The Estonian Navy is one of the smallest navies in the world with its four ships and two patrol boats; that, however, doesn’t mean it is not pulling its weight – the navy is an active participant in NATO and through its post-Soviet occupation history, it has cleared over 1,200 mines from the Baltic Sea.
The main duty of the Estonian Navy is to protect the territorial waters of Estonia. In case of a crisis, the Navy would defend the country’s harbour areas, sea lines of communication and by-sea approaches to the coastline.
The top priority for the Estonian Navy – whose slogan is “Call of the Sea – Call to Defend” to develop mine countermeasure capability – and that is one of its main responsibilities during peacetime. In the First and Second World Wars, over 80,000 sea mines were laid in the Baltic sea, and since 1995, the Estonian Navy has removed over 1,200 explosive devices from the Estonian waters.
As Estonia is a staunch NATO ally, the country’s navy also cooperates with the alliance and other navies in the Baltic Sea region to contribute to safe seagoing. Standing NATO Mine Countermeasures Group 1 is one of the main partners of the Estonian Navy in NATO – and Estonia was the first NATO ally that contributed to the unit with the required staff, a support ship and a minehunter. The Estonian Navy has also participated in many NATO naval joint-exercises, and it contributes to the European Union and the United Nation’s defence and humanitarian aid programmes.
The submarines of the pre-occupation Estonian Navy
Most of the Estonian Navy officers have been trained in European or US naval academies. In 2003, the Estonian Navy established its own Centre of Naval Education and Training to train non-commissioned officers. Each Baltic state shares its limited training resources with the others and for instance, Estonia provides communications training at the Baltic Naval Communications School in Tallinn.
The Estonian Navy was founded on 21 November 1918, shortly after the country declared its independence. Its first warships were the destroyers Lennuk (Airplane in English) and Wambola (an ancient Estonian man’s name) – gifts from the United Kingdom’s Royal Navy, captured from the Russian Baltic Fleet in 1919.
Shortly before the Second World War broke, in 1936, the Estonian Navy also launched two submarines. The first one was Lembit (an Estonian man’s name) and the second was Kalev (another man’s name). Lembit survived the war and the Soviet occupation, its sister ship, Kalev, was sunk in October 1941.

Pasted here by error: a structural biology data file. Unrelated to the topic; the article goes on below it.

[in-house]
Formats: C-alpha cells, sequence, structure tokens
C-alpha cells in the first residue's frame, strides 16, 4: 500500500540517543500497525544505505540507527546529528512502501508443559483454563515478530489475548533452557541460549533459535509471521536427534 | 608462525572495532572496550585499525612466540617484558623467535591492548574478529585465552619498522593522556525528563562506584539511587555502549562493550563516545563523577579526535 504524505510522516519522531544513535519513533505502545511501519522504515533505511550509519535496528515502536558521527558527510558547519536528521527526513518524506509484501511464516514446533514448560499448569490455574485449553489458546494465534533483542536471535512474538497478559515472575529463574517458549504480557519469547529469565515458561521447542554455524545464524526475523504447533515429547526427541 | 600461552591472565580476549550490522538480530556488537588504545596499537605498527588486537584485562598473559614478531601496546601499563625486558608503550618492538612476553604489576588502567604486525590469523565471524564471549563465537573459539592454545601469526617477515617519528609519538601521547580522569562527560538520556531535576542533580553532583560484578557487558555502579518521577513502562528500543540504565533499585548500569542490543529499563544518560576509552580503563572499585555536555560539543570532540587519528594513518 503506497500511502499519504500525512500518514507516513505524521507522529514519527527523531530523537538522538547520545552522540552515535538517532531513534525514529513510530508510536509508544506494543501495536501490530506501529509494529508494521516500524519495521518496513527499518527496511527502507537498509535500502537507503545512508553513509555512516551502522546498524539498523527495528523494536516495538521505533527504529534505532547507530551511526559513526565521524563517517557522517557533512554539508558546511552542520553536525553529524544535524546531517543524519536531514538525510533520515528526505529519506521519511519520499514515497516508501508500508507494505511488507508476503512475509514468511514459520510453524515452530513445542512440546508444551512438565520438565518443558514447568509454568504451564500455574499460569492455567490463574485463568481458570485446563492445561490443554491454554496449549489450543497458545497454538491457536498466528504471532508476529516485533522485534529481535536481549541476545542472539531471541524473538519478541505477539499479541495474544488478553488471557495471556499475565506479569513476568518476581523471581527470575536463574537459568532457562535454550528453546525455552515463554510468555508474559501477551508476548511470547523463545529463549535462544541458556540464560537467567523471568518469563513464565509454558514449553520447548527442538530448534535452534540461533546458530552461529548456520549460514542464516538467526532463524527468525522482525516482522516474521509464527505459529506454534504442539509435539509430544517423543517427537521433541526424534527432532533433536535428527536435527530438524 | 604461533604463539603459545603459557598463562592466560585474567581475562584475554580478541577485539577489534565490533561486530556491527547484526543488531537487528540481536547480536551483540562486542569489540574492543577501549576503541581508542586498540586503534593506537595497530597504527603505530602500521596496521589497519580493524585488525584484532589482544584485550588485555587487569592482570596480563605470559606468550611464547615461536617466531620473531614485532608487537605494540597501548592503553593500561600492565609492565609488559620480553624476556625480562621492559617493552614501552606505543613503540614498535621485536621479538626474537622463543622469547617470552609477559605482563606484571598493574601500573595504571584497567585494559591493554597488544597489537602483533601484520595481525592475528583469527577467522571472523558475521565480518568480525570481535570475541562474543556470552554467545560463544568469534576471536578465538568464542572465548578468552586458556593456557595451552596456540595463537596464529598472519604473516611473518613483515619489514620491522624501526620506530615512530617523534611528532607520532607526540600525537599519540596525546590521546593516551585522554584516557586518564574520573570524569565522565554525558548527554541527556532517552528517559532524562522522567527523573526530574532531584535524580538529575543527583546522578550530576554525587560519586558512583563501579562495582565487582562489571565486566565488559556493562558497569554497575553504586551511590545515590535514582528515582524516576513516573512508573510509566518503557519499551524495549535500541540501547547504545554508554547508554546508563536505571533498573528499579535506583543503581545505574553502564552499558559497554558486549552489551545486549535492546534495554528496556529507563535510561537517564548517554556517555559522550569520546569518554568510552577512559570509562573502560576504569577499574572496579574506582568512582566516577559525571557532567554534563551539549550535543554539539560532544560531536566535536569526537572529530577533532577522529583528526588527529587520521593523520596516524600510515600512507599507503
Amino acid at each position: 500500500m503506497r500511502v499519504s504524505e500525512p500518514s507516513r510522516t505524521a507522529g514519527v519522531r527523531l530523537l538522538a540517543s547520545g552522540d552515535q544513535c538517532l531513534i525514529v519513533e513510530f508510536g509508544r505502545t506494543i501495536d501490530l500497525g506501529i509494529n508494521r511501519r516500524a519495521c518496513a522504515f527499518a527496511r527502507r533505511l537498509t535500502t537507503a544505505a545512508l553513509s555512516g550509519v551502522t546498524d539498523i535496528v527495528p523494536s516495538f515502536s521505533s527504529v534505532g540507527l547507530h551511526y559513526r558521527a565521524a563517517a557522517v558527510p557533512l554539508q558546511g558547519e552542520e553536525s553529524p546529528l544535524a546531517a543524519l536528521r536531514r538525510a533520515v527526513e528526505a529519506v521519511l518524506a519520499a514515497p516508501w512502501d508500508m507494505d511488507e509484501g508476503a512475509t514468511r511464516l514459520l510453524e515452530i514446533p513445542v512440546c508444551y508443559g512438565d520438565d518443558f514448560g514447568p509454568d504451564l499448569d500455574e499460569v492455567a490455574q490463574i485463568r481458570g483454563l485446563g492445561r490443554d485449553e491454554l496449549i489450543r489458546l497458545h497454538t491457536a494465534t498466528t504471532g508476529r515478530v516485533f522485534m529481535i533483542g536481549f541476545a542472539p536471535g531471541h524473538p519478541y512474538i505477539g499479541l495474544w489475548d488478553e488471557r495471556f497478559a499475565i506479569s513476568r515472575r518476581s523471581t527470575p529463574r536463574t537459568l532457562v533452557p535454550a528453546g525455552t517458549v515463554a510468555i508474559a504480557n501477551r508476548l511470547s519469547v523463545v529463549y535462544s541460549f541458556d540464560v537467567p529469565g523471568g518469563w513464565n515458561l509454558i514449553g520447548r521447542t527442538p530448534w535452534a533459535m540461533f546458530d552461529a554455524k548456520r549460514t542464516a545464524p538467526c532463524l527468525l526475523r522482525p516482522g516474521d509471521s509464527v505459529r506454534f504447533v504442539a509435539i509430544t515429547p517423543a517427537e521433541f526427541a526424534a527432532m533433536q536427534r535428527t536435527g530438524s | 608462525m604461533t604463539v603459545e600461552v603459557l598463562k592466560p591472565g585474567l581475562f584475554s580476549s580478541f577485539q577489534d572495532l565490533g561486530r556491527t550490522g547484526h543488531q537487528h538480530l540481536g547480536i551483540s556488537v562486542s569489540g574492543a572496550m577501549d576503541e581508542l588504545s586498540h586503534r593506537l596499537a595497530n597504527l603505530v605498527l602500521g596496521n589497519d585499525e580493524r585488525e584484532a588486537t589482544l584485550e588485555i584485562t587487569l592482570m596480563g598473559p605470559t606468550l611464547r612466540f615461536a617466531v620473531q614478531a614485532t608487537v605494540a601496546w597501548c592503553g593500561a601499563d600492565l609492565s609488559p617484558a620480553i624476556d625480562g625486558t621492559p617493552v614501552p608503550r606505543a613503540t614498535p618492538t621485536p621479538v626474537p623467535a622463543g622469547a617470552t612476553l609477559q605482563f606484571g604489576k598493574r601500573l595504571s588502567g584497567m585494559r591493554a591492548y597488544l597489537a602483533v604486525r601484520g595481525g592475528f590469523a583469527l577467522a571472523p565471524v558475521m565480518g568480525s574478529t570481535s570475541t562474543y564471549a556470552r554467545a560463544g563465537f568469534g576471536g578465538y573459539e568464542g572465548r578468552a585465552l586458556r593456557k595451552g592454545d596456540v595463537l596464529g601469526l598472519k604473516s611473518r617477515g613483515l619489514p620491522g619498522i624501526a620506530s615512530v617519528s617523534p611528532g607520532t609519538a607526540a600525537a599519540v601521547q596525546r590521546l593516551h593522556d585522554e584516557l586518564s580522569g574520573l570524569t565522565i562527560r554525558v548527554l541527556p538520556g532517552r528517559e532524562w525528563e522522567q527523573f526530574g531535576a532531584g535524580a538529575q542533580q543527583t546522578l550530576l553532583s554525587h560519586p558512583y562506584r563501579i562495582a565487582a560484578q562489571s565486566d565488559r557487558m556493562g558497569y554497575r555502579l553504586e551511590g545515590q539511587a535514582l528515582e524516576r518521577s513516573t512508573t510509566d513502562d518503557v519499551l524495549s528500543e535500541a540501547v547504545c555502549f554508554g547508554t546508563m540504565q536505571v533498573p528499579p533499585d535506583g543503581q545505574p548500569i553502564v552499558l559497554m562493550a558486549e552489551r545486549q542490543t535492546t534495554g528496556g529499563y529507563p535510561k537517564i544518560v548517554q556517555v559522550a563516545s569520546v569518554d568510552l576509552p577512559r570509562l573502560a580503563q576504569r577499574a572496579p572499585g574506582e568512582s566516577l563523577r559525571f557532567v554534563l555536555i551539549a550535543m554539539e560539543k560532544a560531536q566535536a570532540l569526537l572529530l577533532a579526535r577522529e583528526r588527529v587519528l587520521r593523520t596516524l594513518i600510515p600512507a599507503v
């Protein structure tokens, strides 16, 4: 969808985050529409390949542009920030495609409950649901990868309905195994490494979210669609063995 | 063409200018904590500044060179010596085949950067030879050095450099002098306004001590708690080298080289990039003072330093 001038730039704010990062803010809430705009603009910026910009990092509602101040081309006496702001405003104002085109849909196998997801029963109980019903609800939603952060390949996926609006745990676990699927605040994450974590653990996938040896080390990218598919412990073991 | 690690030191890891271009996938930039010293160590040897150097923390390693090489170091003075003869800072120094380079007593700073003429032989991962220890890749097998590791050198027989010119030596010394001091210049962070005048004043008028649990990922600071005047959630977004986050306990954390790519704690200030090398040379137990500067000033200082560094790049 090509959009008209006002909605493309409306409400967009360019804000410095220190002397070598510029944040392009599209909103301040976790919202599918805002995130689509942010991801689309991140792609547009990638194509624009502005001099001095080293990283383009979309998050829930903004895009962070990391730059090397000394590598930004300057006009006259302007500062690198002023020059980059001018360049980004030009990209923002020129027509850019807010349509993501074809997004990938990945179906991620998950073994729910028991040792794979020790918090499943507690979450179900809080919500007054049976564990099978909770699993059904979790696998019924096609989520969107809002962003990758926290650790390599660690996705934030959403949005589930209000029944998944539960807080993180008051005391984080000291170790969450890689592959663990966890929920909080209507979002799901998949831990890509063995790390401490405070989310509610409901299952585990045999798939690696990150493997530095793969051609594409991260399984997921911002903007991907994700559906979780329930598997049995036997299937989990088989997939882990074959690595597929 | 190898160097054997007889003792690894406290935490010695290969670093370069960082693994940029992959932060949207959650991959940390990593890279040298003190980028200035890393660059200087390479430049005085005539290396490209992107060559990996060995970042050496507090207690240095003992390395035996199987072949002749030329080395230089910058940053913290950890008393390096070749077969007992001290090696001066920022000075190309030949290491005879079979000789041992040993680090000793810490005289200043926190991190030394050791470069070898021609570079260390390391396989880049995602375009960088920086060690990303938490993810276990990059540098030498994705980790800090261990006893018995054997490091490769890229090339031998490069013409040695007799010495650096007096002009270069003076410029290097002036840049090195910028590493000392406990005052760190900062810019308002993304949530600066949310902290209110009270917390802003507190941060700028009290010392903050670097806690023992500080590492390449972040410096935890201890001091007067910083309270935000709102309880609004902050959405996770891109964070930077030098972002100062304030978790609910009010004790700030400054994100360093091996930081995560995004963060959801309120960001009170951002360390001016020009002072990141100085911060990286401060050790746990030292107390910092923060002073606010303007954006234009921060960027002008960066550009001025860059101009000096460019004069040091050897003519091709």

Before it was hauled out in May 2011, Lembit was the oldest submarine still afloat in the world. It also served the Soviet Navy during the occupation and was finally decommissioned in 1979. From that time onwards, it became a museum ship.
Lead vessel named after a British admiral
After the Soviet occupation, the Estonian Navy was restored within the Estonian Defence Forces on 1 July 1993. Rebuilt on the ruins of the Soviet naval bases that the occupying force left behind, now, the Estonian Navy has six ships – one Lindormen-class auxiliary ship, Wambola, three Sandown-class minehunters, Admiral Cowan, Sakala and Ugandi, and two patrol ships, Roland and Risto.
Admiral Cowan is the lead vessel of the Estonian Navy mineship division and also the first of the three modernised Sandown class minehunters the country acquired. It is named after admiral Sir Walter Henry Cowan, who led the British naval forces in the Baltic in their intervention in the Russian Civil War, providing naval support to Estonia during the Estonian War of Independence.
Sakala and Ugandi – named after ancient Estonian counties – and Admiral Cowan all used to be operated by the Royal Navy, until they were decommissioned and acquired by the Estonian Navy.
In 2021, two brand new patrol boats, christened Risto and Roland, were commissioned to the Estonian Navy – the first ones built in post-Soviet occupation independent Estonia.
Built by the Saaremaa-based Estonian company, Baltic Workboats, the patrol boats are meant to ensure the military protection of NATO and its partner countries’ warships visiting Estonia at sea and in ports. The vessels can also be used for intelligence missions, to identify foreign ships.
Cover: The Estonian Navy auxiliary ship, Wambola. Photo by the Estonian Defence Forces. This article was originally published on 1 July 2020 and lightly edited on 20 October 2021.